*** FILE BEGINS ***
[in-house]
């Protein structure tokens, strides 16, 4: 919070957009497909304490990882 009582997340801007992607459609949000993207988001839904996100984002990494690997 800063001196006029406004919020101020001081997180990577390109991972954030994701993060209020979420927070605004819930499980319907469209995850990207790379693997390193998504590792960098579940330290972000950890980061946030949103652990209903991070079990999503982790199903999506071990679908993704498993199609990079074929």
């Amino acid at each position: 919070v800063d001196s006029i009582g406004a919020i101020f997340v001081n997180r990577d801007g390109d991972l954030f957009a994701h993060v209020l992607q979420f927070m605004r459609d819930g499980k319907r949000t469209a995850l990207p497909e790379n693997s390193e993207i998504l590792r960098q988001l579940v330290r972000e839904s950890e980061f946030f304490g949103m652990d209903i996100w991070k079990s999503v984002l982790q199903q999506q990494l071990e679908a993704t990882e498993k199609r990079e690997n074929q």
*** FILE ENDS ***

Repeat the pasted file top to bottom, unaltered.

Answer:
[in-house]
């Protein structure tokens, strides 16, 4: 919070957009497909304490990882 009582997340801007992607459609949000993207988001839904996100984002990494690997 800063001196006029406004919020101020001081997180990577390109991972954030994701993060209020979420927070605004819930499980319907469209995850990207790379693997390193998504590792960098579940330290972000950890980061946030949103652990209903991070079990999503982790199903999506071990679908993704498993199609990079074929």
């Amino acid at each position: 919070v800063d001196s006029i009582g406004a919020i101020f997340v001081n997180r990577d801007g390109d991972l954030f957009a994701h993060v209020l992607q979420f927070m605004r459609d819930g499980k319907r949000t469209a995850l990207p497909e790379n693997s390193e993207i998504l590792r960098q988001l579940v330290r972000e839904s950890e980061f946030f304490g949103m652990d209903i996100w991070k079990s999503v984002l982790q199903q999506q990494l071990e679908a993704t990882e498993k199609r990079e690997n074929q």